Evidence Of 2,700-Year-Old Solar Storm Found In Greenland Ice

NASA/Public Domain

The study published Monday provides evidence of a third solar proton event 2,700 years ago.

New evidence in Greenland's ice cores show that an extreme solar storm known as a solar proton event (SPE) hit the earth 2,679 years ago. The research published Monday in the journal Proceedings of the National Academy of Sciences documented the third known occurrence of an SPE, the other two occuring 1,245 and 1,025 years ago.

The stellar events happen after a massive solar flare or coronal mass ejection on the sun, sending streams of particles towards the Earth's atmosphere. This triggers a higher rate of radionuclide production including carbon-14, beryllium-10, and chlorine-36 (radionuclides are unstable atoms with excess nuclear energy).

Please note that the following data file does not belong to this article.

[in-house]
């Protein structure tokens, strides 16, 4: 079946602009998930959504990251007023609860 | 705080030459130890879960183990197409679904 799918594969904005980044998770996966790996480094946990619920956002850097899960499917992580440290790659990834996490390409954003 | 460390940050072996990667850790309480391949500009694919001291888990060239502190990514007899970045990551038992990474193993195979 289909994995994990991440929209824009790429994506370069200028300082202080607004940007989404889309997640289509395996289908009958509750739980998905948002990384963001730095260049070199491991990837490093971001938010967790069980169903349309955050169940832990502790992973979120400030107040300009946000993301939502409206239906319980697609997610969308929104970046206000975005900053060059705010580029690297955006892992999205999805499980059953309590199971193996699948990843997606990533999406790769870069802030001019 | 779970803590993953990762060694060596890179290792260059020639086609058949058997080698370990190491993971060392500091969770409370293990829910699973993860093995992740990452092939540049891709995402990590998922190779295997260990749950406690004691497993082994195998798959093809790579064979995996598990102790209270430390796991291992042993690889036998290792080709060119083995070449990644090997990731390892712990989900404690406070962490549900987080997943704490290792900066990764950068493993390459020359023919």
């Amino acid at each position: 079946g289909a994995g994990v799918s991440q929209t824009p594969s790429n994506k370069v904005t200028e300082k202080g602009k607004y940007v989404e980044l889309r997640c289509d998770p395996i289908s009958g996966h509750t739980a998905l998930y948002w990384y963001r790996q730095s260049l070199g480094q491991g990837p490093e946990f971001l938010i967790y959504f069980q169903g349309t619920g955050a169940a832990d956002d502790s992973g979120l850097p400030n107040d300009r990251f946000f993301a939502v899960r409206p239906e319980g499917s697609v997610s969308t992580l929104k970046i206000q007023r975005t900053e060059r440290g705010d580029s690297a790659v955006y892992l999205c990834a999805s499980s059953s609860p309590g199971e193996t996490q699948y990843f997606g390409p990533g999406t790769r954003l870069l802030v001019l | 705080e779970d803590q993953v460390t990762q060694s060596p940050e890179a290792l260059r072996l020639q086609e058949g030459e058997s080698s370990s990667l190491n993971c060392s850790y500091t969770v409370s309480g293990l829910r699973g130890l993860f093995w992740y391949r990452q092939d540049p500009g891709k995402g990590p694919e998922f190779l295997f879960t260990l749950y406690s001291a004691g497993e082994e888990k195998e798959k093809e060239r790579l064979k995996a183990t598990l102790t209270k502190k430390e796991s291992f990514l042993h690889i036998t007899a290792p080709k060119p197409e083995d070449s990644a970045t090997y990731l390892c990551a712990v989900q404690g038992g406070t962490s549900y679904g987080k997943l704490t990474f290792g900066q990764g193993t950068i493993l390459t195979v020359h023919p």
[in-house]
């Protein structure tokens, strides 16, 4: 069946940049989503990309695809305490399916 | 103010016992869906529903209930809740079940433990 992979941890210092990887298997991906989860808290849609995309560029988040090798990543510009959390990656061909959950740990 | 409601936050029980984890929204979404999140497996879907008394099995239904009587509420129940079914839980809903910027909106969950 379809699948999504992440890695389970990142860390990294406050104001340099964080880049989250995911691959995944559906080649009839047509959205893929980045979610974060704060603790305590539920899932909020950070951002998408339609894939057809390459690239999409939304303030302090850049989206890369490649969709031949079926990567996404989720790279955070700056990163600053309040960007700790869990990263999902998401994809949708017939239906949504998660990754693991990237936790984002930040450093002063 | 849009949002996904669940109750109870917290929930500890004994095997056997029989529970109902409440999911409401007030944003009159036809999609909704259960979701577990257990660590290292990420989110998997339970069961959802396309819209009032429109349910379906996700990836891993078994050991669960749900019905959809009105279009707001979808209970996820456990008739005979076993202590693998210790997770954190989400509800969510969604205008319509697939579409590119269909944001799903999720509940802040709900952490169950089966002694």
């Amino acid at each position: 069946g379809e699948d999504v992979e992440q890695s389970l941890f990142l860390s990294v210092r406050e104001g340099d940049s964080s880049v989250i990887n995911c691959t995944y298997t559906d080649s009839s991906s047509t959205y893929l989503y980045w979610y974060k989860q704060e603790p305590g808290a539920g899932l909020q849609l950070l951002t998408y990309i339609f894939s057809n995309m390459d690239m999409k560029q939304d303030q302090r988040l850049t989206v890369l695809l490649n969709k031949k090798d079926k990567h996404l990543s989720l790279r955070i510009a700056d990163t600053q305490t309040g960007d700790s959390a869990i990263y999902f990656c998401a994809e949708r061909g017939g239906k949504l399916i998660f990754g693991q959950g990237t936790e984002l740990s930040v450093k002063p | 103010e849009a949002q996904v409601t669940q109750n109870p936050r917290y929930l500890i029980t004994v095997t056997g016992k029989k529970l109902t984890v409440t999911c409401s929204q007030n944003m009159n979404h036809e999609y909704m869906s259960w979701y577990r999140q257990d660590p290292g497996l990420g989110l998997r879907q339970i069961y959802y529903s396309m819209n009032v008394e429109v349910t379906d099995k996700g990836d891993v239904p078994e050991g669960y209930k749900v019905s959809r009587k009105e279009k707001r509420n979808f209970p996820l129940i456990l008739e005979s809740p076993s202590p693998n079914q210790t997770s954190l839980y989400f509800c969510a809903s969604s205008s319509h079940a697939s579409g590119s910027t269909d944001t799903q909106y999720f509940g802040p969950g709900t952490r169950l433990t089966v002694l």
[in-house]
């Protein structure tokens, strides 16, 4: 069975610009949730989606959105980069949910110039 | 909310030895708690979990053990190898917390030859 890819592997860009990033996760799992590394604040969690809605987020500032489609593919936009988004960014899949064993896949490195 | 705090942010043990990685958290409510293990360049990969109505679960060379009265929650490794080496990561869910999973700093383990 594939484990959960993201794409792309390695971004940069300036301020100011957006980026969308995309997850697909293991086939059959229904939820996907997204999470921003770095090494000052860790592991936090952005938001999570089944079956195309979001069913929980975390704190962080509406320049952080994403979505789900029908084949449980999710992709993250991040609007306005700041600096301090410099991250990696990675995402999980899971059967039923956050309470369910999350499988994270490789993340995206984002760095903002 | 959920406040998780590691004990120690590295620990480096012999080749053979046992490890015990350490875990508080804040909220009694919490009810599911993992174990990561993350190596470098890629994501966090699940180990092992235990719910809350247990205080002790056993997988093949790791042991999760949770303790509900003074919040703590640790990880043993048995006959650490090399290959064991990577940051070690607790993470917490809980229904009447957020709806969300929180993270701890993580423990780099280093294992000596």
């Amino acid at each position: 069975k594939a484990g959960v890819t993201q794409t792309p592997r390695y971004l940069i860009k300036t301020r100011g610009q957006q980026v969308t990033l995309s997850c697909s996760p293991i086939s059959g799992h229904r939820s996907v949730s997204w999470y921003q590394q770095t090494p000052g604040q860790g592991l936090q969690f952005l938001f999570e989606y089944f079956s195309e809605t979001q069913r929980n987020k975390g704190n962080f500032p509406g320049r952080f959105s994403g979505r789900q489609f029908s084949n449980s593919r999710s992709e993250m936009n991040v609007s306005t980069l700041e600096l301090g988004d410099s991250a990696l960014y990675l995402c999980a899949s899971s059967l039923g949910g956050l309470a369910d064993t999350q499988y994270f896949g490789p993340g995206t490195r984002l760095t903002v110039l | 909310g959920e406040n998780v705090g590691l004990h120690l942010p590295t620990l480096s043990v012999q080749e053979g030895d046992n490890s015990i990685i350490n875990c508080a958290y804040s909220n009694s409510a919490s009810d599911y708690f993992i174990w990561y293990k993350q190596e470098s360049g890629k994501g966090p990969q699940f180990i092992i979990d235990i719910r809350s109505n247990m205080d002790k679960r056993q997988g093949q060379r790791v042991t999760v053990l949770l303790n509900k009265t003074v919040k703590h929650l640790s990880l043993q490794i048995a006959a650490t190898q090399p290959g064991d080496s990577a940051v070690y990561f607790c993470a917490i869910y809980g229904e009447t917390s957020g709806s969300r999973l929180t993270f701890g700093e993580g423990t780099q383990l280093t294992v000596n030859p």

SPEs can cause excessive amounts of ultraviolet radiation to reach the Earth's surface, and while not extremely detrimental to affected life forms, experts are more concerned about their potential to destroy our technological infrastructure. They pose “a threat to modern society in terms of communication and navigation systems, space technologies, and commercial aircraft operations,” the authors wrote in the paper.

With this recent discovery, we now know that the stellar event happens more often than we think—about once every 1,000 years. “I think the statistical bases for occurrence rate estimates is very weak,” one of the authors, Raimund Muscheler, said. “We now have three of such events—660 BCE, 775 AD and a slightly weaker one at 993 AD—but to say that these occur on average every 1,000 years would be very speculative. We will need more high-resolution carbon-14, beryllium-10, and chlorine-36 data to get this occurrence rate more robustly.”

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